«Moten’s writing instances a critical orientation toward the sensible rooted in the historical production of black flesh—suspended between sexes and genders, animate and inanimate, person and thing, animal and machine, agent and material— that underlines the porousness of ontological categories as well as the brittleness of Western culture’s epistemological foundations, which time and again place the black body as limit and exemplar, whether captives in the slave-ship hold, specimens on the examining table, or magnetized targets of state violence in the streets.» 10

Pardon me, I’ve digressed! Now back to Dhlamini! We can certainly say that the modern artists’ turn to non-conventional art materiality hasn’t just been an attempt at resisting and dodging the myopic imposition of orthodoxy but also, perhaps indirectly, making a statement on the aspirant elitism found at the conjunction of cultural and capitalist modes of production. What makes the contemporary generation of visual artists in South Africa—in which Dhlamini belongs—so noteworthy, is their diligent interest in marginalized knowledges. Although recently, more pornotropic elements have taken a center stage, artists like Dhlamini have avoided the charms of spectacularity by delicately walking the tightrope of affirming and superseding these paradigms. The procedure at hand for these artists, more so after the student riots (circa 2015) that sparked the decolonial turn, has been about doing the quiet work of locating what Saidiya Hartman might call the scenes where terror can hardly be discerned. 11 Looking into objects or materiality, as a way of simultaneously looking at historical experiences of black women, has been the strategic rerouting that Dhlamini’s work repeatedly dwelled on. This strange but familiar place of material objects and the matter of black feminine presence always already reducible to the property of another, is the furtive and subterranean theme that arguably subtends Dhlamini’s project. In this sense Dhlamini arguably comes close to both Graham Harman’s position of refusing to “undermine” the innately erratic capacity of things and Fred Moten’s insistence on the elliptical “magic of objects” in which blackness is a generative force.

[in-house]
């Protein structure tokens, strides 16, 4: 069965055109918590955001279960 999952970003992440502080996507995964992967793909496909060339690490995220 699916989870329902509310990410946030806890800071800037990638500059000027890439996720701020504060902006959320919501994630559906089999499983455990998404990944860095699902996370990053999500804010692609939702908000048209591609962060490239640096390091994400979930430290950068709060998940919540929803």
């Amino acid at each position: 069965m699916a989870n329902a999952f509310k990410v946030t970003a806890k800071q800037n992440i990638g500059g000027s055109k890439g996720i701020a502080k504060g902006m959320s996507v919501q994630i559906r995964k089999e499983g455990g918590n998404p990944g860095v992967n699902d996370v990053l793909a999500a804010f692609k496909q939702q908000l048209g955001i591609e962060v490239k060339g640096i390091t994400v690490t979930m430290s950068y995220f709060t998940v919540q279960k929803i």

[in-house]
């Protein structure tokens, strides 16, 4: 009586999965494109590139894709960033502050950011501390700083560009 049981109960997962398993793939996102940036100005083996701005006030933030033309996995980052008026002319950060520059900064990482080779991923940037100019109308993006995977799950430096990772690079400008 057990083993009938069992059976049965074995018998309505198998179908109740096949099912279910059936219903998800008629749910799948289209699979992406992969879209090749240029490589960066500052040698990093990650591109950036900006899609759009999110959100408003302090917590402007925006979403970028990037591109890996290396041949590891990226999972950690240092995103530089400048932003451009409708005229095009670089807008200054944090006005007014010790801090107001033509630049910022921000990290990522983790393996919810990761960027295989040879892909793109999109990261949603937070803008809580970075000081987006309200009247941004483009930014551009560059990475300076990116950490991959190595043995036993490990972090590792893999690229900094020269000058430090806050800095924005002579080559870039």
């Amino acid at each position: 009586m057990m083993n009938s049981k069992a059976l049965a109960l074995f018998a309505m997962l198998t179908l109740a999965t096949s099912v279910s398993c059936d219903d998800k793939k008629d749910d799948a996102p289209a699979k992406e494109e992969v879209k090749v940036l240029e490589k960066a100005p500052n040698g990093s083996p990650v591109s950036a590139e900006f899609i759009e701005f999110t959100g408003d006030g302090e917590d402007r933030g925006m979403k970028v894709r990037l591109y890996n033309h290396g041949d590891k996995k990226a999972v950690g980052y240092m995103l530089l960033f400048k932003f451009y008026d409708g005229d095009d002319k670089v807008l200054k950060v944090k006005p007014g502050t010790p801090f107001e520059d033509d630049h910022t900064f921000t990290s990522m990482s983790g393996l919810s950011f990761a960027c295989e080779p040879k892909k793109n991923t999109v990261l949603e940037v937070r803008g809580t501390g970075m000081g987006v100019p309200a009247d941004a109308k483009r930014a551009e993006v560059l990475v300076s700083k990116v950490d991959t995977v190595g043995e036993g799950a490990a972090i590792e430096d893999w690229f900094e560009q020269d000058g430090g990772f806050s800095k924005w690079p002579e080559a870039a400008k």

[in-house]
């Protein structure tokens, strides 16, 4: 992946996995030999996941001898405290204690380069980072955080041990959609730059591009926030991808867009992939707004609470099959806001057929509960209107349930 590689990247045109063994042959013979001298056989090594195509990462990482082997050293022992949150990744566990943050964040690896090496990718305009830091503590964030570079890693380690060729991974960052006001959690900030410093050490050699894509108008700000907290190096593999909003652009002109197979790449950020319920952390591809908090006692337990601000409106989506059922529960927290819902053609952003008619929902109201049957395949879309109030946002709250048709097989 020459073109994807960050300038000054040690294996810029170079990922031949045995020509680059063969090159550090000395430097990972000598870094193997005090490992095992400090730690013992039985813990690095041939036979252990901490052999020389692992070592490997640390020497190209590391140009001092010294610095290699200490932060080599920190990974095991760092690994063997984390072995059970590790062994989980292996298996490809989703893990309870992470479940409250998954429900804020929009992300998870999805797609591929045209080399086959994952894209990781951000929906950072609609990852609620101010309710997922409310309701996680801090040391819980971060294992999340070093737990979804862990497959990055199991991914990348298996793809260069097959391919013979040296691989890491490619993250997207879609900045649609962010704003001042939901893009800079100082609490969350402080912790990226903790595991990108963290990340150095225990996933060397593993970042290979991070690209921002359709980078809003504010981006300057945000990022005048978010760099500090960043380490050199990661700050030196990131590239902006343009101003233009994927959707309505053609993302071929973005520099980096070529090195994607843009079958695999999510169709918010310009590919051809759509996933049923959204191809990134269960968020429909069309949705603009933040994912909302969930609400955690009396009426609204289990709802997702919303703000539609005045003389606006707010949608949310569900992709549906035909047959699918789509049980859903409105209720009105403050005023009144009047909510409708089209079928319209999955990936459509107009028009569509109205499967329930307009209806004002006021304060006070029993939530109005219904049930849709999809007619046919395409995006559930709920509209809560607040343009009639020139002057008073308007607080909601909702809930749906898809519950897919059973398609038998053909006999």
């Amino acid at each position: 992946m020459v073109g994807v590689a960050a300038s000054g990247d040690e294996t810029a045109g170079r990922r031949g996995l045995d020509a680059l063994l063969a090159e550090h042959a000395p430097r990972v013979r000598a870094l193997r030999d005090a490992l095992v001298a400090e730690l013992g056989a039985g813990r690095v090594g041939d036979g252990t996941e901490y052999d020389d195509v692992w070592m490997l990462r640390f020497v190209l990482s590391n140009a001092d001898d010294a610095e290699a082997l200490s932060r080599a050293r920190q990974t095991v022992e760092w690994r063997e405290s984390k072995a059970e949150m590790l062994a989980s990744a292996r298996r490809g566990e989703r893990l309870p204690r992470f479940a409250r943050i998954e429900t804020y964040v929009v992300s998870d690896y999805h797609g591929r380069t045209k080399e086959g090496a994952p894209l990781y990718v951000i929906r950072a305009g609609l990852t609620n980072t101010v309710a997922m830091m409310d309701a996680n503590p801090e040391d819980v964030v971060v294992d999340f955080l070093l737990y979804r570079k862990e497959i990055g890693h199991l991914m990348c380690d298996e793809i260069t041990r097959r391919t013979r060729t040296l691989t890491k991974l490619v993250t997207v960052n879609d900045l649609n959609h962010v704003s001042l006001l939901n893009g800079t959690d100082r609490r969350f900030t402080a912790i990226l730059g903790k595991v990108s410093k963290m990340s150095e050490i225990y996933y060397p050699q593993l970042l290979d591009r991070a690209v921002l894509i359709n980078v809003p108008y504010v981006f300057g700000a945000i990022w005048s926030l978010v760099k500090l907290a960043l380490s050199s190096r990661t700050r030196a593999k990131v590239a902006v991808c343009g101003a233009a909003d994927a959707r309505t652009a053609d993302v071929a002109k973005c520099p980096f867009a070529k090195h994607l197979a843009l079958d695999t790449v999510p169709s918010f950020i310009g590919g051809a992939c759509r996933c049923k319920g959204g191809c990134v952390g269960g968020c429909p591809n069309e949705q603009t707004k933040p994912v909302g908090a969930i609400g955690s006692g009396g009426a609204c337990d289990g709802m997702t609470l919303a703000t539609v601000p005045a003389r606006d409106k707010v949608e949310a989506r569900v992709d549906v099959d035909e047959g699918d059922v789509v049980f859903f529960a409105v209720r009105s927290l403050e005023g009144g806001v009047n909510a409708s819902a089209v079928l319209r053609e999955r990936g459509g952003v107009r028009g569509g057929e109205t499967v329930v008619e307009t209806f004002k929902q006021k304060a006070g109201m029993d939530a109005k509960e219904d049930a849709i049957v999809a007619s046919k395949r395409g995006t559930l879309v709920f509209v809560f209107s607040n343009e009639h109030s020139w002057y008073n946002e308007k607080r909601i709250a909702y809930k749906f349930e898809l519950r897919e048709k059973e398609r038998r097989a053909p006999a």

In her earlier works, particularly the installation and photographs titled Bomme ba Seaparo, Dhlamini’s preoccupation is with celebrating the religious women of the African Independent Churches (AIC). Historically, AICs were formed by black religious leaders who either broke away from traditional colonial churches or influenced by the redemptive theology of African American missionaries who frequently visited Southern Africa at the turn of the last century. Although these churches enjoy considerable following and stature today, under the British colonial administration their black nationalist inclinations were menacing. But given the present regime, the term “independent” church is redundant, not because historical justice prevails but simply that the missionary inspired hierarchies (in so as religious sects are concerned) no longer makes denominational sense.

Artist talk with Mbali Dhlamini, Athi Joja, Nadine Henrich & Sakhile Matlhare